The Indian taxman’s scrutiny of the mess surrounding the IPL is not necessarily limited to the league’s officials, franchise owners/managers and partner companies. It is understood the income-tax department is also acting on information of certain players receiving illegal payments from their employers.
A specific episode under assessment goes back to August 2009, when the IPL announced an amnesty scheme for players linked with the unauthorised Indian Cricket League (ICL). Former ICL players who had no international cricket experience were allowed to be signed on by IPL franchises for an annual fee of between Rs 8-20 lakh ($18,000-45,000).
There are reports that at least two franchises breached this salary cap and paid individual players in excess of IPL stipulations. The extra payment was made in cash. It is believed in some cases the quantum of ‘black money’ payments was substantial and almost doubled the cricketer’s fee.
The IPL imposes salary caps on various categories of cricketers. The ICL amnesty scheme is one example. Players from the Indian squad that won the 2008 ICC Under-19 World Cup were also restricted in what they could earn in a season, depending on their first-class or international experience.
Yet, as became evident during the recent Ravindra Jadeja investigation, this regulation was not considered sacrosanct. The Rajasthan Royals cricketer admitted to negotiating with two franchises to play IPL’s third season for a fee of Rs 2 crore ($450,000). Under the IPL rules, he was entitled to only Rs 40 lakh ($90,000). It is unclear how the incremental payment would have been made, had the deal gone through.
Suspicions of a tax dodge by cricketers, with the active collaboration of their franchises, may only be the tip of the iceberg. The issue of salaries and salary ceilings is likely to enmesh the IPL in greater controversy in the coming months. In some respects, it is a microcosm of all that is wrong with the manner in which the league has been run. There are perceptions of the law having been broken – as in the case of the cricketers under scrutiny – as well as conflict of interest issues. Whether irregularities or merely angularities, the IPL will need to address these.
When the IPL began in 2008, each team was allowed to spend $5 million a year to hire cricketers. For the 2011 season – and beginning with the big auction planned for October 2010, which will see franchises populate their squads for the 2011-13 period – this limit has been raised to $7 million.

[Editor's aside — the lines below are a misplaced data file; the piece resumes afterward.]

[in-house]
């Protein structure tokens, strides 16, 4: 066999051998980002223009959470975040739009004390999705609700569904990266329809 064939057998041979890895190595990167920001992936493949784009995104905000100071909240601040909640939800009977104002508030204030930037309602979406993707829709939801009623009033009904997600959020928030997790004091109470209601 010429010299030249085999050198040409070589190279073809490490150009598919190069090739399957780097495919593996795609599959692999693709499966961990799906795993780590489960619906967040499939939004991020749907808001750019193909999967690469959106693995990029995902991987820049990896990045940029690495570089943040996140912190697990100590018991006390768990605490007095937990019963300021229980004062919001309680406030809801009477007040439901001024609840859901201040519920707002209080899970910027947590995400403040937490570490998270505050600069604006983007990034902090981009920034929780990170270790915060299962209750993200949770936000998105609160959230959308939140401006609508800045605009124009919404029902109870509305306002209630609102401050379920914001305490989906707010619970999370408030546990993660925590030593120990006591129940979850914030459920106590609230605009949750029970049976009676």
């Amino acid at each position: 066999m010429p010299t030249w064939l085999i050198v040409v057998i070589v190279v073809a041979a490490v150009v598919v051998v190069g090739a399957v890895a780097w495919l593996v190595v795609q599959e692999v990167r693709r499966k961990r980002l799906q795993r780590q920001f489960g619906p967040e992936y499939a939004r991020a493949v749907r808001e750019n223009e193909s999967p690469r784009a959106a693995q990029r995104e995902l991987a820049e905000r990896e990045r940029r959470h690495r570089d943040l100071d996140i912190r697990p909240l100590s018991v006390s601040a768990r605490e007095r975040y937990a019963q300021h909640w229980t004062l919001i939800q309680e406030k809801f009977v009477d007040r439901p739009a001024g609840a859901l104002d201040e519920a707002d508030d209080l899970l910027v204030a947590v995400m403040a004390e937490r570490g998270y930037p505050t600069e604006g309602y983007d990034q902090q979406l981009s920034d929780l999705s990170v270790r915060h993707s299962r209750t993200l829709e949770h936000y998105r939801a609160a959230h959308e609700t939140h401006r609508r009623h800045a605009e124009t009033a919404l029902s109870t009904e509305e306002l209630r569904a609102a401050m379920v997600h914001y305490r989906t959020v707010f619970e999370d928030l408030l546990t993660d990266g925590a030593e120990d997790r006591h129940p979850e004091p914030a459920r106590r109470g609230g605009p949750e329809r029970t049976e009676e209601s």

The idea behind a salary cap was to equalise competition and not give an opportunity to any one franchise, with extensive cash resources, to buy out the best players and use money power to dominate the tournament.
The logic was strong and the precedent of the English Premier League (EPL) was there to learn from. In the EPL, teams like Aston Villa and Fulham tend to do well and finish in the first half of the table – but they never win. On the other hand, a Manchester United and a Chelsea are in serious contention for the title year after year. The difference between the two sets of teams is their bank balance.
At least in the early years of the IPL, the league authorities were concerned about games or even a full season becoming lopsided and final positions predictable. Today this ‘equalisation’ principle is in danger of being subverted by not just cash payments – over and beyond official salaries – but also other perquisites offered by some franchises to key cricketers. This has been particularly so in case of franchises wholly or largely owned by business corporations.
BCCI officials have been worried about instances of regular ‘jobs’ being offered to cricketers by the mother company of their franchise. Earlier this week, another conundrum was thrown up when England batsman Kevin Pietersen was announced as the ambassador of the Whyte & Mackay brand of whiskeys.
At one level, this is a perfectly understandable endorsement arrangement. Pietersen is one of the finest cricketers in the world. He has name recall in India, is of South African origin and plays for England. All of these are markets Whyte & Mackay executives said they were focused on, and the Pietersen stamp would help.
However, Pietersen bats for the Bangalore Royal Challengers in the IPL. The Bangalore IPL franchise has been bought by the same business group that owns Whyte & Mackay. Is there a conflict of interest here?
It’s a tricky question and it is plausible that the two motivations – hiring Pietersen as a player for a cricket team and as an ambassador for a whisky brand – are different.
Nevertheless the IPL is also at the cusp of fervid inter-season lobbying and negotiation as teams try and retain talent and persuade star cricketers to possibly drop out of the October auction and stay on with the old franchise. Salaries will be discussed; the equivalent of loyalty bonuses and golden handcuffs could figure in the conversation.
How does Pietersen’s endorsement of a sister brand of the Royal Challengers fit into this? Will it give other cricketers and other franchises ideas? How does it square up with IPL’s ‘equalisation’ norm? At some stage before Season IV, those questions will have to be clarified.
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Post InfoThis entry was posted on Saturday, April 24th, 2010 and is filed under Cricket, General.
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